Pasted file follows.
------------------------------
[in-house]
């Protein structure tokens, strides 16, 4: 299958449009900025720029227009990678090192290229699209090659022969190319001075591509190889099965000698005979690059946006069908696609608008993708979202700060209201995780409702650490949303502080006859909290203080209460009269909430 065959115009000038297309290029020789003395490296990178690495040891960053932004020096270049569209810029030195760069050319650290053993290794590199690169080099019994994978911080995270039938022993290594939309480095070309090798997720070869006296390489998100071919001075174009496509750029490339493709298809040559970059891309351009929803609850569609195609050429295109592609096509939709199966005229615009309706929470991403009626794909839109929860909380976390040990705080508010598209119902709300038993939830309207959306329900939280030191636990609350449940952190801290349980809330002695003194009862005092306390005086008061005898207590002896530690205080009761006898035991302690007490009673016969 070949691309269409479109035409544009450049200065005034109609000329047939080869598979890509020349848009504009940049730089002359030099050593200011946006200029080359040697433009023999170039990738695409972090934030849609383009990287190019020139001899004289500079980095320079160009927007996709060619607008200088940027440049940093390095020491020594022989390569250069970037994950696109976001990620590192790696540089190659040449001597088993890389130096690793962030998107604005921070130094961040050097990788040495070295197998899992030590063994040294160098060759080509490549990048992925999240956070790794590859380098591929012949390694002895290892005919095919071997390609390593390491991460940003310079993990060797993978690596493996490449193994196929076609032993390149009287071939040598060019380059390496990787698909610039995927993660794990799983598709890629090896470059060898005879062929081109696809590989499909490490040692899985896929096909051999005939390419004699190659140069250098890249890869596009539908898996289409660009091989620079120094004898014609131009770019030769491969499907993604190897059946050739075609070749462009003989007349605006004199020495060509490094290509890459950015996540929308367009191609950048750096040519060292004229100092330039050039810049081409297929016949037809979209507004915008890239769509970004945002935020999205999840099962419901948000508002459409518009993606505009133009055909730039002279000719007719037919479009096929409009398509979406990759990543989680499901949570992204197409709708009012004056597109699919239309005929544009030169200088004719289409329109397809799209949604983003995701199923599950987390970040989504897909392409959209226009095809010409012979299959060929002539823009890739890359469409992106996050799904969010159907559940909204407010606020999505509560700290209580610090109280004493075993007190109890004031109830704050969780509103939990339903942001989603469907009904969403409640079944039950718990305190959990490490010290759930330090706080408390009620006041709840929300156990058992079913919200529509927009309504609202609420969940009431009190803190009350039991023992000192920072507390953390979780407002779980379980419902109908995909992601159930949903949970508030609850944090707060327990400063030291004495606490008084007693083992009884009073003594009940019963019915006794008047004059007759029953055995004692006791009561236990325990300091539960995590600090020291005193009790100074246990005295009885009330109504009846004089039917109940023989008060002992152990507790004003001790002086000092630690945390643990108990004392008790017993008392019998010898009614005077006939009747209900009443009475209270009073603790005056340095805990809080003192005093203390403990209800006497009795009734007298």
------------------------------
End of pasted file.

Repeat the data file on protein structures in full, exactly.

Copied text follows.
[in-house]
């Protein structure tokens, strides 16, 4: 299958449009900025720029227009990678090192290229699209090659022969190319001075591509190889099965000698005979690059946006069908696609608008993708979202700060209201995780409702650490949303502080006859909290203080209460009269909430 065959115009000038297309290029020789003395490296990178690495040891960053932004020096270049569209810029030195760069050319650290053993290794590199690169080099019994994978911080995270039938022993290594939309480095070309090798997720070869006296390489998100071919001075174009496509750029490339493709298809040559970059891309351009929803609850569609195609050429295109592609096509939709199966005229615009309706929470991403009626794909839109929860909380976390040990705080508010598209119902709300038993939830309207959306329900939280030191636990609350449940952190801290349980809330002695003194009862005092306390005086008061005898207590002896530690205080009761006898035991302690007490009673016969 070949691309269409479109035409544009450049200065005034109609000329047939080869598979890509020349848009504009940049730089002359030099050593200011946006200029080359040697433009023999170039990738695409972090934030849609383009990287190019020139001899004289500079980095320079160009927007996709060619607008200088940027440049940093390095020491020594022989390569250069970037994950696109976001990620590192790696540089190659040449001597088993890389130096690793962030998107604005921070130094961040050097990788040495070295197998899992030590063994040294160098060759080509490549990048992925999240956070790794590859380098591929012949390694002895290892005919095919071997390609390593390491991460940003310079993990060797993978690596493996490449193994196929076609032993390149009287071939040598060019380059390496990787698909610039995927993660794990799983598709890629090896470059060898005879062929081109696809590989499909490490040692899985896929096909051999005939390419004699190659140069250098890249890869596009539908898996289409660009091989620079120094004898014609131009770019030769491969499907993604190897059946050739075609070749462009003989007349605006004199020495060509490094290509890459950015996540929308367009191609950048750096040519060292004229100092330039050039810049081409297929016949037809979209507004915008890239769509970004945002935020999205999840099962419901948000508002459409518009993606505009133009055909730039002279000719007719037919479009096929409009398509979406990759990543989680499901949570992204197409709708009012004056597109699919239309005929544009030169200088004719289409329109397809799209949604983003995701199923599950987390970040989504897909392409959209226009095809010409012979299959060929002539823009890739890359469409992106996050799904969010159907559940909204407010606020999505509560700290209580610090109280004493075993007190109890004031109830704050969780509103939990339903942001989603469907009904969403409640079944039950718990305190959990490490010290759930330090706080408390009620006041709840929300156990058992079913919200529509927009309504609202609420969940009431009190803190009350039991023992000192920072507390953390979780407002779980379980419902109908995909992601159930949903949970508030609850944090707060327990400063030291004495606490008084007693083992009884009073003594009940019963019915006794008047004059007759029953055995004692006791009561236990325990300091539960995590600090020291005193009790100074246990005295009885009330109504009846004089039917109940023989008060002992152990507790004003001790002086000092630690945390643990108990004392008790017993008392019998010898009614005077006939009747209900009443009475209270009073603790005056340095805990809080003192005093203390403990209800006497009795009734007298």